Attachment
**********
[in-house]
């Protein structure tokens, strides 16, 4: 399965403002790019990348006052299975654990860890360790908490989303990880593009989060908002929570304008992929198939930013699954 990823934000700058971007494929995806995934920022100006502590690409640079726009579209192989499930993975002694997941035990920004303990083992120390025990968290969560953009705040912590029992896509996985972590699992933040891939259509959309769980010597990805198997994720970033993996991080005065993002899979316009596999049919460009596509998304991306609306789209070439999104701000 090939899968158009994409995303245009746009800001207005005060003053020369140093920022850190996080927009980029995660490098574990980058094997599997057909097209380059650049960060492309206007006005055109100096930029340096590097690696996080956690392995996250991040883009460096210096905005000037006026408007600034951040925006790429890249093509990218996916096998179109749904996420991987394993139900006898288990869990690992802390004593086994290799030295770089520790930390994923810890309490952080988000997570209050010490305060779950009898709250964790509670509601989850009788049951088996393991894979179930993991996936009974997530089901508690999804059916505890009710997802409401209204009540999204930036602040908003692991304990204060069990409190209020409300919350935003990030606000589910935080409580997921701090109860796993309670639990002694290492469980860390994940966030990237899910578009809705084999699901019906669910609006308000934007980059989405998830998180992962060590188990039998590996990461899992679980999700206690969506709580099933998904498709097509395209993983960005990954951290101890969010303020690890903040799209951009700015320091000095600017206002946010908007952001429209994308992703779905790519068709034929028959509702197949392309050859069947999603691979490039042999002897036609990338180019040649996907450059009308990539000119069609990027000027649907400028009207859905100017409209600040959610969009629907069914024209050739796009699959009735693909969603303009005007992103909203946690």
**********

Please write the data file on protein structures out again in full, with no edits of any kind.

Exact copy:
[in-house]
């Protein structure tokens, strides 16, 4: 399965403002790019990348006052299975654990860890360790908490989303990880593009989060908002929570304008992929198939930013699954 990823934000700058971007494929995806995934920022100006502590690409640079726009579209192989499930993975002694997941035990920004303990083992120390025990968290969560953009705040912590029992896509996985972590699992933040891939259509959309769980010597990805198997994720970033993996991080005065993002899979316009596999049919460009596509998304991306609306789209070439999104701000 090939899968158009994409995303245009746009800001207005005060003053020369140093920022850190996080927009980029995660490098574990980058094997599997057909097209380059650049960060492309206007006005055109100096930029340096590097690696996080956690392995996250991040883009460096210096905005000037006026408007600034951040925006790429890249093509990218996916096998179109749904996420991987394993139900006898288990869990690992802390004593086994290799030295770089520790930390994923810890309490952080988000997570209050010490305060779950009898709250964790509670509601989850009788049951088996393991894979179930993991996936009974997530089901508690999804059916505890009710997802409401209204009540999204930036602040908003692991304990204060069990409190209020409300919350935003990030606000589910935080409580997921701090109860796993309670639990002694290492469980860390994940966030990237899910578009809705084999699901019906669910609006308000934007980059989405998830998180992962060590188990039998590996990461899992679980999700206690969506709580099933998904498709097509395209993983960005990954951290101890969010303020690890903040799209951009700015320091000095600017206002946010908007952001429209994308992703779905790519068709034929028959509702197949392309050859069947999603691979490039042999002897036609990338180019040649996907450059009308990539000119069609990027000027649907400028009207859905100017409209600040959610969009629907069914024209050739796009699959009735693909969603303009005007992103909203946690």